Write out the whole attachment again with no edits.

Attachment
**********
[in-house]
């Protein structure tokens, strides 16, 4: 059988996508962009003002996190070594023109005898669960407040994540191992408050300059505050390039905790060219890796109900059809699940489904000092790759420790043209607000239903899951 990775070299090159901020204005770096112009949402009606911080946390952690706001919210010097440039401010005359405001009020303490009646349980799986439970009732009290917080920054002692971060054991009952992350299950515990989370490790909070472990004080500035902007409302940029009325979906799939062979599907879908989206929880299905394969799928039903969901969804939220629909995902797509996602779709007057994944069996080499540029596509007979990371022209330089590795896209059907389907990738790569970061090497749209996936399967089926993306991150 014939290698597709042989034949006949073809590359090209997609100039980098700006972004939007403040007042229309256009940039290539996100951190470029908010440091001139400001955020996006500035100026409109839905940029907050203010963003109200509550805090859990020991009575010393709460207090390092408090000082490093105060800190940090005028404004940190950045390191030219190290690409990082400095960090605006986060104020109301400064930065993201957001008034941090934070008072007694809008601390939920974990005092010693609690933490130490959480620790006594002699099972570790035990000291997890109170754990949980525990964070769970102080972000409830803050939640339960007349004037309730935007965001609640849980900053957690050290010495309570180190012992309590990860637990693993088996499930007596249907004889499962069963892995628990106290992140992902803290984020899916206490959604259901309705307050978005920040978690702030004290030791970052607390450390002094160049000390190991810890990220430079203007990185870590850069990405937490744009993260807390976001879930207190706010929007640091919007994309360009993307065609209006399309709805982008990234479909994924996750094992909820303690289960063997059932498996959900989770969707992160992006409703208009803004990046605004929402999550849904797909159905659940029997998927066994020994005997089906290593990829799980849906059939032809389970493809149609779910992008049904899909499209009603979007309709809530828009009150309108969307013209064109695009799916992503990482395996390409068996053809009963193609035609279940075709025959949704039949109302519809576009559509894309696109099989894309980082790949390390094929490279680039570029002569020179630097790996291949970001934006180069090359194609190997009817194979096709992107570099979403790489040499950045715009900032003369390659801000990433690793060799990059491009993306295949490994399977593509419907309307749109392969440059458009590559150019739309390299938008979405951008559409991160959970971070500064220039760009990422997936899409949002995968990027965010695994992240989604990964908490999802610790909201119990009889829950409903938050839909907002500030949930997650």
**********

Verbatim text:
[in-house]
């Protein structure tokens, strides 16, 4: 059988996508962009003002996190070594023109005898669960407040994540191992408050300059505050390039905790060219890796109900059809699940489904000092790759420790043209607000239903899951 990775070299090159901020204005770096112009949402009606911080946390952690706001919210010097440039401010005359405001009020303490009646349980799986439970009732009290917080920054002692971060054991009952992350299950515990989370490790909070472990004080500035902007409302940029009325979906799939062979599907879908989206929880299905394969799928039903969901969804939220629909995902797509996602779709007057994944069996080499540029596509007979990371022209330089590795896209059907389907990738790569970061090497749209996936399967089926993306991150 014939290698597709042989034949006949073809590359090209997609100039980098700006972004939007403040007042229309256009940039290539996100951190470029908010440091001139400001955020996006500035100026409109839905940029907050203010963003109200509550805090859990020991009575010393709460207090390092408090000082490093105060800190940090005028404004940190950045390191030219190290690409990082400095960090605006986060104020109301400064930065993201957001008034941090934070008072007694809008601390939920974990005092010693609690933490130490959480620790006594002699099972570790035990000291997890109170754990949980525990964070769970102080972000409830803050939640339960007349004037309730935007965001609640849980900053957690050290010495309570180190012992309590990860637990693993088996499930007596249907004889499962069963892995628990106290992140992902803290984020899916206490959604259901309705307050978005920040978690702030004290030791970052607390450390002094160049000390190991810890990220430079203007990185870590850069990405937490744009993260807390976001879930207190706010929007640091919007994309360009993307065609209006399309709805982008990234479909994924996750094992909820303690289960063997059932498996959900989770969707992160992006409703208009803004990046605004929402999550849904797909159905659940029997998927066994020994005997089906290593990829799980849906059939032809389970493809149609779910992008049904899909499209009603979007309709809530828009009150309108969307013209064109695009799916992503990482395996390409068996053809009963193609035609279940075709025959949704039949109302519809576009559509894309696109099989894309980082790949390390094929490279680039570029002569020179630097790996291949970001934006180069090359194609190997009817194979096709992107570099979403790489040499950045715009900032003369390659801000990433690793060799990059491009993306295949490994399977593509419907309307749109392969440059458009590559150019739309390299938008979405951008559409991160959970971070500064220039760009990422997936899409949002995968990027965010695994992240989604990964908490999802610790909201119990009889829950409903938050839909907002500030949930997650």